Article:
We are happy to let you know that both the red cherry red Tesla Roadster and the stoic astronautics driver made it beyond Mars orbit.
SpaceX representatives have posted today an infographic showing that our friend Starman is moving beyond the orbit of Mars.
Starman's current location. The next stop, the restaurant at the end of the universe. pic.twitter.com/Ty5m8IjJpE
– SpaceX (@SpaceX) November 3, 2018
Tweet has included "The Restaurant at the End of the Universe," a beautiful reference to fans favorite science fiction series The Galactic Hitchhiker's Guide from which it is said that Elon Musk is a fan.
In fact, the red Tesla Roadster has another reference to the series: the words "NO PANIC!" Written on the dashboard screen. The phrase clearly adorns the cover of the fictional series guidebook.
In February, Testosterone's SpaceX test launched Falcon Heavy, the most powerful rocket ever used by NASA's Saturn V missiles, the same that took people to the moon during the Apollo era in the '60s.
For the historic test flight, Musk has created an unusual volume: a red Tesla Roadster "piloted" by a fake astronaut. David Bowie played, of course, on the stereo of the car.
The ridiculous, but absolutely spectacular, quest was criticized from all the quarters of that time.
The people of Sane believed that the movement was nothing but a smoke curtain to hide the fact that Tesla had just deposited what was, at that time, the biggest quarterly loss in his history.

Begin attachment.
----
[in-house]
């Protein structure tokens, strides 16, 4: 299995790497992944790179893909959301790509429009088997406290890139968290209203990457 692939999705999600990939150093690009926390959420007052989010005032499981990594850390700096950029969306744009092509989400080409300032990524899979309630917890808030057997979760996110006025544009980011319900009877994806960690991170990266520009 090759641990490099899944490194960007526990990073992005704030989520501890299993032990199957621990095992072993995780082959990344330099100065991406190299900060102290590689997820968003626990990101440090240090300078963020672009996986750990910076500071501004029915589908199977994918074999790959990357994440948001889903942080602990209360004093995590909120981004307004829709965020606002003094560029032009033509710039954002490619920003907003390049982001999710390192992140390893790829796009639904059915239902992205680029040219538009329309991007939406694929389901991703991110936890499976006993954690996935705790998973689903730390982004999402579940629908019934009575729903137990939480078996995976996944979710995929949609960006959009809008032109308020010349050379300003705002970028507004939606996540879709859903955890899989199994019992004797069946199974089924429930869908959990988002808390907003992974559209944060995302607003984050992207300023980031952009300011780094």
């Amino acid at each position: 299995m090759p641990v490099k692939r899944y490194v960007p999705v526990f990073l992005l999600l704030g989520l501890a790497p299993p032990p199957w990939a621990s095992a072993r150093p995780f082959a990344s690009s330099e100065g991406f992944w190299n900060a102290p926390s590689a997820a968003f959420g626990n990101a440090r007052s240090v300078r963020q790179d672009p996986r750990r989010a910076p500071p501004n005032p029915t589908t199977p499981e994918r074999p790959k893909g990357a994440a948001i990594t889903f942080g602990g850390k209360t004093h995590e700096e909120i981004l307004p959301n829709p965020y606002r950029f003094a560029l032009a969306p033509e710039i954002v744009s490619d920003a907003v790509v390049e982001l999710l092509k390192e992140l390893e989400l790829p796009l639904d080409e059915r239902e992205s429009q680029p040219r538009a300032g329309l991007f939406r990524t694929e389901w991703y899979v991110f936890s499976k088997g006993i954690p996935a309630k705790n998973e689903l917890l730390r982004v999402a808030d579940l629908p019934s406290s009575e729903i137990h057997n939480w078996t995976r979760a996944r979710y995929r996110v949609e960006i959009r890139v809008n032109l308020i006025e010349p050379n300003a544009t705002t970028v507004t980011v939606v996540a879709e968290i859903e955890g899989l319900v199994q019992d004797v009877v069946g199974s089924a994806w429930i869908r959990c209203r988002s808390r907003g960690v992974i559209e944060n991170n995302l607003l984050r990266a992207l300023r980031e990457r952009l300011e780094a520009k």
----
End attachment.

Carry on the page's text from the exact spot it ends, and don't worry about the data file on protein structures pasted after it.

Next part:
People who were not so healthy, AKA flat-Earthers, believed that everything was part of the universal conspiracy to hide that our planet is not round.
Flat-Earthers went on Twitter to launch the launch, many of them claiming that the images were just the "bad CGI" product.
According to a study by a team at the Planet Sciences Center at Toronto University in Scarborough, Starman will resume its journey to Earth, which will reach a few thousand kilometers of our planet in 2091.
The study states that it may be possible for the machine to eventually slip into either Earth or Venus over the next decades.
If you're curious about Starman's real-world cosmic location, you can head to whereisroadster.com, a site created by Old Pennsylvania founder Ben Pearson.